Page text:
2. I have, of course, been reading your blog since it started, and feel it is an opportune place to convey some news to you from Blighty (apologies if this is inappropriate), in the most derivative manner I can muster. So this posting is a generalised response to your Blog, rather than this specific entry. Possibly as you were composing your entry, you were simultaneously becoming an aunt once more (I’m not sure that it is actually possible to become an aunt once more, already having a selection of nieces and nephews, but this is my submission, pedants, deal with it), you now have a brother living in England with 3 children, one of which you haven’t seen. As you have delegated the continuation of the species, and as sister Sally has taken on the burden of producing the male of the species, myself (or lets be honest, much more Ann) have duly obliged with the production of another female. Once my technological abilities approach your new found level of expertise I shall put pictures on the web for you to view. I’ve got lots, starting from a couple of moments after she was born but when she had the blood and assorted other birth related by-products (at least mostly) wiped off her. I like my photos in the raw, but there are limits. As you say, it’s the tiny, tiny details that matter, and one that matters to me more than I can say weighs 5lbs 14ozs, and has a name – Holly.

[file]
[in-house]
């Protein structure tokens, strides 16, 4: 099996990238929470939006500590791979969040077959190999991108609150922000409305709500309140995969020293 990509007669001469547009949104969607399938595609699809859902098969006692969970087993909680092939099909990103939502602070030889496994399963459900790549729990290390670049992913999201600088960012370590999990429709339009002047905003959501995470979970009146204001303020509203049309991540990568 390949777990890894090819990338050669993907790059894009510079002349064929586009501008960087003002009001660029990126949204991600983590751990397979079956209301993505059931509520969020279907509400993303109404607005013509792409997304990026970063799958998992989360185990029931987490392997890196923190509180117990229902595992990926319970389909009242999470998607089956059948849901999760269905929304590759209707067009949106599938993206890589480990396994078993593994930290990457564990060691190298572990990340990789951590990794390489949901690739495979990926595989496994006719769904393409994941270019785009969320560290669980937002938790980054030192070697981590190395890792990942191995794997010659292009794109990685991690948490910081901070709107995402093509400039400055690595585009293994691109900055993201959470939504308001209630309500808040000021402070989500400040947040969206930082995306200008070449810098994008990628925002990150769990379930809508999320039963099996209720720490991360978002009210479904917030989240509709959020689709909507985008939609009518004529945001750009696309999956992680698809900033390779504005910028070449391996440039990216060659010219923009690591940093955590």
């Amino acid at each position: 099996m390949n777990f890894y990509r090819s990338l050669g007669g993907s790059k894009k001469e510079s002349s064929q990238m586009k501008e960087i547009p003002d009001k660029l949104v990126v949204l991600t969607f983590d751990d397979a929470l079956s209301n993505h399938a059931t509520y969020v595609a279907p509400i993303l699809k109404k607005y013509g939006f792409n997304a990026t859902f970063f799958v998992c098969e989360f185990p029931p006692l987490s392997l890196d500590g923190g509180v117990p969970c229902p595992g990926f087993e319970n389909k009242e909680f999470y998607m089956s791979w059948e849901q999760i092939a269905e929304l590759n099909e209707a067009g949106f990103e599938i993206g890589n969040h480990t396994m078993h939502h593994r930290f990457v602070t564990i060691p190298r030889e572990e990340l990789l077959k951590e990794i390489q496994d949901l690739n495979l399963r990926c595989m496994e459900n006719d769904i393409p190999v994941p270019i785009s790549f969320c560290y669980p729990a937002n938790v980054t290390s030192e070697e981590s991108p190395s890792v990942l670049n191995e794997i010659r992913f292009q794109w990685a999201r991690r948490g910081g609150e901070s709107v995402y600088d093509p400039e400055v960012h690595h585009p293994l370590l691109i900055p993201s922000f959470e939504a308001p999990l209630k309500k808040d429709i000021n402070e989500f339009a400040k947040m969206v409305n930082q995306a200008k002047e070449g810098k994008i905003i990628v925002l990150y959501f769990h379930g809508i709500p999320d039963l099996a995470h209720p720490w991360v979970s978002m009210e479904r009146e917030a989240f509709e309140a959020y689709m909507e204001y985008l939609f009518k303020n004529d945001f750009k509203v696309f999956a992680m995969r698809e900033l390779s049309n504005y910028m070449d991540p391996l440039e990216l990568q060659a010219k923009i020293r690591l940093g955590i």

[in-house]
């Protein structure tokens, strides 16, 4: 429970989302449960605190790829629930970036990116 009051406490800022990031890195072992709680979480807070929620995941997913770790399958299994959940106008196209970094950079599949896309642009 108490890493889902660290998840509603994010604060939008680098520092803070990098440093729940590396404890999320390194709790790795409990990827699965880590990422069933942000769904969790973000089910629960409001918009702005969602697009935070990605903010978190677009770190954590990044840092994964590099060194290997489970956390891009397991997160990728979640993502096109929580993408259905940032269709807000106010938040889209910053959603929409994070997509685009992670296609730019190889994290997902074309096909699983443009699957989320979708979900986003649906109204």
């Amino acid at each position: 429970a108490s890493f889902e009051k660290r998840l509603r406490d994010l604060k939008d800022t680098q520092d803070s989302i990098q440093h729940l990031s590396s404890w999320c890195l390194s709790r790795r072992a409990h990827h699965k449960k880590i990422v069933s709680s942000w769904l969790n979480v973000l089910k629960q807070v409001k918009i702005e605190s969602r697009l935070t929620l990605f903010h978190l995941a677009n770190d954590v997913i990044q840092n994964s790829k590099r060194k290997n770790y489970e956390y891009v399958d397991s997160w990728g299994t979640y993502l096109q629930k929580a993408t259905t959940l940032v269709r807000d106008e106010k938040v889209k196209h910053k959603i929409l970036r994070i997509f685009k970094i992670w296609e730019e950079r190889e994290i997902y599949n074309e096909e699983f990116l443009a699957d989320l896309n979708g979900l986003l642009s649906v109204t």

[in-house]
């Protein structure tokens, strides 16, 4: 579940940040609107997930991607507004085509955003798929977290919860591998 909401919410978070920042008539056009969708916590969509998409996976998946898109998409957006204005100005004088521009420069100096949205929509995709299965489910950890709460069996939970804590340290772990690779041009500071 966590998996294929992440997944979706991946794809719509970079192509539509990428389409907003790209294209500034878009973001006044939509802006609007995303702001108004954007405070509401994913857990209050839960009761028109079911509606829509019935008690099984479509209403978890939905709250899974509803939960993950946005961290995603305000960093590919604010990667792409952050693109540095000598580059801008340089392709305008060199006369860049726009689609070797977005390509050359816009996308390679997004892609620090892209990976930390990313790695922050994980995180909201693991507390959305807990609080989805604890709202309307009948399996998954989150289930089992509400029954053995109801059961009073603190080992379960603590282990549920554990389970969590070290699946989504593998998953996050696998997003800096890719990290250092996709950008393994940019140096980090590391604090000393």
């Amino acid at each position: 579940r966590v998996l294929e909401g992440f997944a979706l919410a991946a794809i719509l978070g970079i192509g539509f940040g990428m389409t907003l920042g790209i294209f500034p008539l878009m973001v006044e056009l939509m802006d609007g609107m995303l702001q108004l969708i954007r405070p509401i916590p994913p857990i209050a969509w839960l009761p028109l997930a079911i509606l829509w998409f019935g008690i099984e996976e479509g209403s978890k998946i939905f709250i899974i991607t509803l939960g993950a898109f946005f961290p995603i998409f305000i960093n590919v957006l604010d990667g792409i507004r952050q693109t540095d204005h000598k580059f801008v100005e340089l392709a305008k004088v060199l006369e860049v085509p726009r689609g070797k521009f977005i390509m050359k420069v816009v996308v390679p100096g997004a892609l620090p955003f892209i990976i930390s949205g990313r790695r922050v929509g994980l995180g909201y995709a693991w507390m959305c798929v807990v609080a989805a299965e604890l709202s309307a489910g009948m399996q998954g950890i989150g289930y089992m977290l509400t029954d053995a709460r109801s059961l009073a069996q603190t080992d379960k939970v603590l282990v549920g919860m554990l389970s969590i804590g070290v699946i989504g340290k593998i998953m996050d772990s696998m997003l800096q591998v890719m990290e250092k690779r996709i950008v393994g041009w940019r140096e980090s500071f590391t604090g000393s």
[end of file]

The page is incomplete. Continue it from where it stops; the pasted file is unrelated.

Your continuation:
Comment by Danny — 17 October, 2006 @ 11:15 pm

  3. congratulations danny!

    Comment by lucy — 18 October, 2006 @ 10:02 am

  4. Yippee! As they say, ‘If the tide stopped coming in and going out, we’d never know the waves’. I have no idea what this means either, but it seems strangely fitting, given all the colliding circumstances of this post and its comments.

    Comment by aggy — 18 October, 2006 @ 5:47 pm

  5. Here in the U.S. we have this phenomena as well. Here in California it is the Mexicans that gather, often at a small liquor store or a small chain store like 7 Eleven or Circle K, which are places where food, coffee and liquor, including beer, are sold. Once or twice I have found myself needing such help and I tried to pay them a decent amount, usually about $5 an hour. When possible, I’ve also given them some food. As a group they exude an air of hopelessness, but if you hire some of them, those you hire will suddenly become animated and happy. I always wish I could do more.

    Comment by Deborah — 25 March, 2007 @ 2:50 pm

  6. Thanks for your comment Deborah.
    I’ve been here quite a long time now, 6 months. I understand a lot more why things are like they are. It’s desperate for the poorest here. But there is a huge sense of potential in South Africa. A real sense that things can and will be different and better. I imagine that this feeling is new to modern democracies. It’s completely opposite to the UK where everything feels settled and we just coast along. Being here at this time is very exciting!

    Comment by aggy — 25 March, 2007 @ 7:09 pm